Listening and Communicating — Listening is one of the most important communication skills there is, yet most of us have had little or no formal training in listening. There is a distinct difference between “hearing” and “listening.” Hearing is fairly passive with little or no energy expended and can be accomplished by using only our ears. Listening is highly active, requiring us to use not only our ears but our head, heart, eyes and body. Covey's fifth habit in his book, The 7 Habits for Highly Effective People, is, “Seek first to understand and then to be understood.” A transformational leader shows a willingness to understand just where the workers are on any given subject.

Some important characteristics of a good listener are seeking first to understand, then to be understood; listening for meaning and feeling and not just for facts; demonstrating a high level of caring; not interrupting or developing a response while the person is speaking; and being open to the speaker in a way that it shows.

Alternate ways for senior management to listen are by creating “huddles;” sitting down with small groups and asking them how they feel about safety. The critical factor here is the ability of the leader to be able to communicate effectively with the workers on the shop floor. You will see this is a common theme in all of the remaining characteristics.

Caring — Caring only can occur when the focus is both on the work and the worker. Transactional leaders obviously care that the work gets done, whereas a transformational leader also cares about the worker. Caring leaders are interested and sensitive to the needs of others and visibly demonstrate they care about the health and safety of employees. They are willing to interact with all levels of an organization.

The CBS TV show Undercover Boss portrays just how little senior management knows about what goes into the actual job. Once they experience what it is like to work as an employee, they really start caring about their workers.

Collegiality — This characteristic presents a good time to mention that transformational leaders will most likely not have all of the skills described under these five critical characteristics. The key is to recognize just what characteristics make up a TFL and leverage those that best fit a specific leader's make up. Some elements describing collegiality are:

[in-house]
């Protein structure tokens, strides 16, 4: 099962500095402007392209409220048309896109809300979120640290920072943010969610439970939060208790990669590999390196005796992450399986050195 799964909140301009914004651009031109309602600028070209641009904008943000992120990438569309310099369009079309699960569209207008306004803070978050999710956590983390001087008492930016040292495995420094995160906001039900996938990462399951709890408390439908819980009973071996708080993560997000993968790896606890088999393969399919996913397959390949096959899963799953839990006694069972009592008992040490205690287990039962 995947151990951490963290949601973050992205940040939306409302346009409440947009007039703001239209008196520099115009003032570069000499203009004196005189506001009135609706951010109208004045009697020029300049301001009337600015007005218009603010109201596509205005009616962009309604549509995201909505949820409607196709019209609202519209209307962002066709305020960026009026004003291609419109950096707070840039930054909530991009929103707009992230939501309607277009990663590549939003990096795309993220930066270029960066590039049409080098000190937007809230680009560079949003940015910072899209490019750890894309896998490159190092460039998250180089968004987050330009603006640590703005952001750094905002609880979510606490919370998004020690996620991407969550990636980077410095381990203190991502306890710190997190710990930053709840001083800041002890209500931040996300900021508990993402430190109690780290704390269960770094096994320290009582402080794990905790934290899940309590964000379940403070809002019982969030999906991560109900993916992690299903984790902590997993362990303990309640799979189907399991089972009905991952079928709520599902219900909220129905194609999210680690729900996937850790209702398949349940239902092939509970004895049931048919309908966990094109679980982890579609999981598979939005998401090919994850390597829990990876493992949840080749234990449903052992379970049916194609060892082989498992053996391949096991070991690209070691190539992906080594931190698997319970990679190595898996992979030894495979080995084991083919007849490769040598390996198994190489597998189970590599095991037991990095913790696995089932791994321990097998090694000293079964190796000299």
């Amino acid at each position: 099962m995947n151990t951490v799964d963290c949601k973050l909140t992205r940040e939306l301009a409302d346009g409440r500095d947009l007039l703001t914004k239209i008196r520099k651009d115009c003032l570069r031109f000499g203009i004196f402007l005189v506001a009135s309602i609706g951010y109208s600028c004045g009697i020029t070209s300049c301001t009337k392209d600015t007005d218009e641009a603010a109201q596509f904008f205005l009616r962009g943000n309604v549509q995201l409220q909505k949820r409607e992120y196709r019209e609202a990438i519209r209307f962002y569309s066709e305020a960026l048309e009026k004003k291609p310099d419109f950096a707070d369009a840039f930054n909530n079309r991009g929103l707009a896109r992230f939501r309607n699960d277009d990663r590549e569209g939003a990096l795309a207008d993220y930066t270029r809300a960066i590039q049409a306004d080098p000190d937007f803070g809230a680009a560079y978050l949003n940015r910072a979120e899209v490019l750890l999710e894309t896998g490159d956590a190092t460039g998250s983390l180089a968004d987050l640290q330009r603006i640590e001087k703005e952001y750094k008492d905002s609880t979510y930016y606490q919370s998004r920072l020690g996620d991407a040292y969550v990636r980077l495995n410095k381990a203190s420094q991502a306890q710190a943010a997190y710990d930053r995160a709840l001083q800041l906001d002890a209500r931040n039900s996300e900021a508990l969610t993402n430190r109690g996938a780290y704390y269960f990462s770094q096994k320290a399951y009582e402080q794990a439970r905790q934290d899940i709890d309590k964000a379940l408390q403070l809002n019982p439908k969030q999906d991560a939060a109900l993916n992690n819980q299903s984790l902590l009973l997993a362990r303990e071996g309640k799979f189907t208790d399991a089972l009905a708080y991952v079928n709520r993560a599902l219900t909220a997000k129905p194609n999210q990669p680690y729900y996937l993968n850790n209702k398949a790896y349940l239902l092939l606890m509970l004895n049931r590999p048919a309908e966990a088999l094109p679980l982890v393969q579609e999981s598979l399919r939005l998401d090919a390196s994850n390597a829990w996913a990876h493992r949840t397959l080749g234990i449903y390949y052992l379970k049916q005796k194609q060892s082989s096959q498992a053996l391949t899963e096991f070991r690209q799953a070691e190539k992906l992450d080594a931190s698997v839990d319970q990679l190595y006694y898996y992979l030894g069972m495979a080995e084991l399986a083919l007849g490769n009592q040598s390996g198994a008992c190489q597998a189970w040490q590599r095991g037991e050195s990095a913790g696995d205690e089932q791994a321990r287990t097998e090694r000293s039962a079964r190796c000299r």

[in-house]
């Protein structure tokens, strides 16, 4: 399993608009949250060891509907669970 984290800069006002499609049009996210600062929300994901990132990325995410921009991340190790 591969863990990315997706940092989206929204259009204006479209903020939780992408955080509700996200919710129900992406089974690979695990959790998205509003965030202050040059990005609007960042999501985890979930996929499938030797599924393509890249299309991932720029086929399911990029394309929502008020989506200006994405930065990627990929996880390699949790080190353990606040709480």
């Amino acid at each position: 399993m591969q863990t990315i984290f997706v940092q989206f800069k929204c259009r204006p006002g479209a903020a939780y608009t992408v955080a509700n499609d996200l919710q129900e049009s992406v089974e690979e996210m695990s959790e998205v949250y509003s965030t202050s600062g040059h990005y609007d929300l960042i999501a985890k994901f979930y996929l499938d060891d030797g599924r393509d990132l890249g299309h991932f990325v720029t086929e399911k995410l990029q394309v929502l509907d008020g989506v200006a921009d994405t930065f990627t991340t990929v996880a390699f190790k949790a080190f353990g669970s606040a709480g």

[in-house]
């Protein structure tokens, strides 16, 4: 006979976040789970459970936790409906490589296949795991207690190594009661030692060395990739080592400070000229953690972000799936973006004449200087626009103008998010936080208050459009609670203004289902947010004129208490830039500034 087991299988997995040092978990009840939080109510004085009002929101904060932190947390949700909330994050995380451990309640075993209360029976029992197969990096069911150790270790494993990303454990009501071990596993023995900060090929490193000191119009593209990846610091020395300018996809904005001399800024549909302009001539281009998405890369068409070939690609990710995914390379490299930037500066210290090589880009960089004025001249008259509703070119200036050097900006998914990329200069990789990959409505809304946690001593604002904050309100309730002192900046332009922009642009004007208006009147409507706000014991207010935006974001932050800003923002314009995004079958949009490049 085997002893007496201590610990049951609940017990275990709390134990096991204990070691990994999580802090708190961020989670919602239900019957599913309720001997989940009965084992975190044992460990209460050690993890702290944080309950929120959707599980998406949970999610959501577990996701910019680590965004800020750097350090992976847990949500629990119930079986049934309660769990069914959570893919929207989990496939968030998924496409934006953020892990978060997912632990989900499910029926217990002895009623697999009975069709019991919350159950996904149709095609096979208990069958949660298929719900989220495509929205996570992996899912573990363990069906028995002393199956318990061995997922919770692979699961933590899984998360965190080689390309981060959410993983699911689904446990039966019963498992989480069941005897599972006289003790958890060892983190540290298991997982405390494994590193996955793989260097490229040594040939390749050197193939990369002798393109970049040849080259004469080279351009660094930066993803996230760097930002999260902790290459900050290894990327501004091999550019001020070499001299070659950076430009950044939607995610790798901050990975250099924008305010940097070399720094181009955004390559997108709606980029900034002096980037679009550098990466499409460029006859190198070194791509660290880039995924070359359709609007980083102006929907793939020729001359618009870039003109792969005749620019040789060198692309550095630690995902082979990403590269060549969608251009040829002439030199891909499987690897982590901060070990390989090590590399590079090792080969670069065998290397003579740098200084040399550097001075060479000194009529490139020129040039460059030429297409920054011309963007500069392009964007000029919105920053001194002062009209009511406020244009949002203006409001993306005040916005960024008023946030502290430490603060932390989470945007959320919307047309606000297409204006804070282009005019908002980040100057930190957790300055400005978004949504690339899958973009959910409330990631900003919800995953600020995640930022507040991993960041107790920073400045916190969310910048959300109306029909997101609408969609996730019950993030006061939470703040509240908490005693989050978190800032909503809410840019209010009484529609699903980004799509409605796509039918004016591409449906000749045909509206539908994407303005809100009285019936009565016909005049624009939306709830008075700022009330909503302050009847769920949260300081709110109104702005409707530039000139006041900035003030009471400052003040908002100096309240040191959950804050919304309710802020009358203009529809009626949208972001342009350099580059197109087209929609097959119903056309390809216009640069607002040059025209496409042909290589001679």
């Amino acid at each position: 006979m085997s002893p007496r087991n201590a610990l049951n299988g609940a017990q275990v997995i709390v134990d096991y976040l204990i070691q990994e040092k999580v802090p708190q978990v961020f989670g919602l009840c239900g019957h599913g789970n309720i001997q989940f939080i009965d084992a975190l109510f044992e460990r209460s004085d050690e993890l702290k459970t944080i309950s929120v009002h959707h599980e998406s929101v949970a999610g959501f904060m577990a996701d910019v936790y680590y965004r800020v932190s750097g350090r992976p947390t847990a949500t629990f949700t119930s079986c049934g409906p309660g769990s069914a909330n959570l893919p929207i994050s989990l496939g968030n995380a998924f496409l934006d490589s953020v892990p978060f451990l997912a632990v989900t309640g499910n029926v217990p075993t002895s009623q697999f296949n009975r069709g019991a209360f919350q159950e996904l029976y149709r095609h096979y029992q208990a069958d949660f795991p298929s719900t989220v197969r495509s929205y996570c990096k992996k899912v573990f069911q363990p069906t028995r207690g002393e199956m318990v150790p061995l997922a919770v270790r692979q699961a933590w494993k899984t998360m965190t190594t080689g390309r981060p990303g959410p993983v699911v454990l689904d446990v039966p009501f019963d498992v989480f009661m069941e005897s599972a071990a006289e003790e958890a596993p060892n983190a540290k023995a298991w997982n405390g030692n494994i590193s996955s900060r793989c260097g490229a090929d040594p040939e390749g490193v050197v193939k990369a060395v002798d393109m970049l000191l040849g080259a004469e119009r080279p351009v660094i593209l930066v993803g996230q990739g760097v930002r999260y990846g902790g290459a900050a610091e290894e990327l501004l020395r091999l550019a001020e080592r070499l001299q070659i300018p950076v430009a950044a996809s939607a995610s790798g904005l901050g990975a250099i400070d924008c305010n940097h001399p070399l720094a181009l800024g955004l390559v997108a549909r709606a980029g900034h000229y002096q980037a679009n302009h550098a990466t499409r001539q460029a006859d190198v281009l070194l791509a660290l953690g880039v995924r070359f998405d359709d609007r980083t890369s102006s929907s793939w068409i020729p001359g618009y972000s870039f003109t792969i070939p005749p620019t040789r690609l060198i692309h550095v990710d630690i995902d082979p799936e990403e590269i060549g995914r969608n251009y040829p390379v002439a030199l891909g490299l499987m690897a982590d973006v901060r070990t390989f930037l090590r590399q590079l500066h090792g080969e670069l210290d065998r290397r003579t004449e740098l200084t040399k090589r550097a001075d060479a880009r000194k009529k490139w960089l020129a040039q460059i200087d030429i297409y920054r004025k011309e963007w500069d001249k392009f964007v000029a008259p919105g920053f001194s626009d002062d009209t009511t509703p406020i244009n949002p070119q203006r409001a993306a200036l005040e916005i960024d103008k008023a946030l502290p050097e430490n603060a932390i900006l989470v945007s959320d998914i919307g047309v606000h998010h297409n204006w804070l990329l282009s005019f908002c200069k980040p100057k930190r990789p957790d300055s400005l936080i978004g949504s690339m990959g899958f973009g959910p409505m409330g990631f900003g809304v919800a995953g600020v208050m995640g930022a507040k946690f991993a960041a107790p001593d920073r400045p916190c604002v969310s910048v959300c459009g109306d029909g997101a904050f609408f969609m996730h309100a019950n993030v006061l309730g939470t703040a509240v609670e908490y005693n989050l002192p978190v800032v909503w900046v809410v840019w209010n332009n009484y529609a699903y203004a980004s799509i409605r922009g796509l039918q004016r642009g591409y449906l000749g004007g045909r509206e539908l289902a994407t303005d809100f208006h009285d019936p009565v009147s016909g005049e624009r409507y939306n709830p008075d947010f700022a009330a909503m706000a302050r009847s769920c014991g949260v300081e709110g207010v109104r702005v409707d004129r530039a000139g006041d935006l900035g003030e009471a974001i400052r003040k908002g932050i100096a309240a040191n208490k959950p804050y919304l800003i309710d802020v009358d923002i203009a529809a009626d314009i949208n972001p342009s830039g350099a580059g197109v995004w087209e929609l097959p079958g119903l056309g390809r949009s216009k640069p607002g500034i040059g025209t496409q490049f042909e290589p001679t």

• Showing gratitude, sympathy or empathy at all levels.
  • Mixing with all levels in a friendly manner.
  • Being able to relate to all levels and make them feel at ease.
  • Being able to coach and support subordinates.
  • Being comfortable speaking in front of small or large groups.

Engaging — The whole thrust of transformational leadership is achieving the engagement of the entire work force. This is key to achieving world-class safety. TFLs demonstrate a personal connection with workers and communicate with them in a caring and friendly manner. Their goal is to help workers achieve the desired result, while conveying to workers that they are more than just cogs in the wheel. They also have the ability to link the workers' needs with the company's mission.

The ability to link the workers' needs with the company's mission is the capstone. How can this possibly be accomplished under the traditional work system? Capturing the hearts and minds of workers is the essential element in maximizing/optimizing the contributions of the workers.


Suggest your corporate leaders complete a brief self assessment to establish a benchmark for continuously improvement in becoming more transformational. The assessment tool on the right (Figure 5, below) is by no means exhaustive, but is a good starting point.

Begin by rating yourself based on interacting with all levels including the “shop floor.” You can be brutally honest; there's no need to share results. Use the first rating that comes to mind, with 1 = lowest skill level and 10 = highest. Total each rating and divide by 5.